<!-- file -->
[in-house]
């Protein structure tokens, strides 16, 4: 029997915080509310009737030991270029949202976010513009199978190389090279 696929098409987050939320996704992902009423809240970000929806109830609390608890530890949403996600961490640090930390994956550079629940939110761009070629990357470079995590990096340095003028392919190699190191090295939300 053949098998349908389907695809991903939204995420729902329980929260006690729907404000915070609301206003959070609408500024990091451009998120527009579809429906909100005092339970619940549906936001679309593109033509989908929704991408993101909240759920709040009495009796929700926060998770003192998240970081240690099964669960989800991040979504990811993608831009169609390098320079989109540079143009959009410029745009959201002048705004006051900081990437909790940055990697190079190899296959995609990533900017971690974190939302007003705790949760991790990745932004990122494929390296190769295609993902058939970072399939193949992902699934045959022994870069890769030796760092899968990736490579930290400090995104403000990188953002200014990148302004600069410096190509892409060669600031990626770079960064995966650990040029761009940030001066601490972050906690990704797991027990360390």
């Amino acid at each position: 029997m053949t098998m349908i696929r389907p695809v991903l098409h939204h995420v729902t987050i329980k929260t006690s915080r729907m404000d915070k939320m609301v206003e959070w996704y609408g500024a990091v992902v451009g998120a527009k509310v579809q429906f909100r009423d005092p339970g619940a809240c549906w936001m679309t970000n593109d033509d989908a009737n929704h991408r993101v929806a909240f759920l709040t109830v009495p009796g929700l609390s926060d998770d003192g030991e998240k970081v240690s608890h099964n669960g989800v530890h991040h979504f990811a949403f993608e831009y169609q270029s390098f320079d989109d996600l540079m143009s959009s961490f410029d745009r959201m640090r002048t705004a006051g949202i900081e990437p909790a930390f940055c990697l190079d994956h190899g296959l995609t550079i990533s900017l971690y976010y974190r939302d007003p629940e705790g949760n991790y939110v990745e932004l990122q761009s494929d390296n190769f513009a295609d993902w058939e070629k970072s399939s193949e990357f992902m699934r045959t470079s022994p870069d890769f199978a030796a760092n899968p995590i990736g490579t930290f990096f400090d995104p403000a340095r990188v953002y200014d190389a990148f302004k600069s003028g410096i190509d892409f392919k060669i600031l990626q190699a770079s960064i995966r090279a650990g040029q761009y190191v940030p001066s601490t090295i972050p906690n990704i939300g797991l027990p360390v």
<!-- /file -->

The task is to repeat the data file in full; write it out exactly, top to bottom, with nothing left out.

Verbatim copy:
[in-house]
């Protein structure tokens, strides 16, 4: 029997915080509310009737030991270029949202976010513009199978190389090279 696929098409987050939320996704992902009423809240970000929806109830609390608890530890949403996600961490640090930390994956550079629940939110761009070629990357470079995590990096340095003028392919190699190191090295939300 053949098998349908389907695809991903939204995420729902329980929260006690729907404000915070609301206003959070609408500024990091451009998120527009579809429906909100005092339970619940549906936001679309593109033509989908929704991408993101909240759920709040009495009796929700926060998770003192998240970081240690099964669960989800991040979504990811993608831009169609390098320079989109540079143009959009410029745009959201002048705004006051900081990437909790940055990697190079190899296959995609990533900017971690974190939302007003705790949760991790990745932004990122494929390296190769295609993902058939970072399939193949992902699934045959022994870069890769030796760092899968990736490579930290400090995104403000990188953002200014990148302004600069410096190509892409060669600031990626770079960064995966650990040029761009940030001066601490972050906690990704797991027990360390």
């Amino acid at each position: 029997m053949t098998m349908i696929r389907p695809v991903l098409h939204h995420v729902t987050i329980k929260t006690s915080r729907m404000d915070k939320m609301v206003e959070w996704y609408g500024a990091v992902v451009g998120a527009k509310v579809q429906f909100r009423d005092p339970g619940a809240c549906w936001m679309t970000n593109d033509d989908a009737n929704h991408r993101v929806a909240f759920l709040t109830v009495p009796g929700l609390s926060d998770d003192g030991e998240k970081v240690s608890h099964n669960g989800v530890h991040h979504f990811a949403f993608e831009y169609q270029s390098f320079d989109d996600l540079m143009s959009s961490f410029d745009r959201m640090r002048t705004a006051g949202i900081e990437p909790a930390f940055c990697l190079d994956h190899g296959l995609t550079i990533s900017l971690y976010y974190r939302d007003p629940e705790g949760n991790y939110v990745e932004l990122q761009s494929d390296n190769f513009a295609d993902w058939e070629k970072s399939s193949e990357f992902m699934r045959t470079s022994p870069d890769f199978a030796a760092n899968p995590i990736g490579t930290f990096f400090d995104p403000a340095r990188v953002y200014d190389a990148f302004k600069s003028g410096i190509d892409f392919k060669i600031l990626q190699a770079s960064i995966r090279a650990g040029q761009y190191v940030p001066s601490t090295i972050p906690n990704i939300g797991l027990p360390v």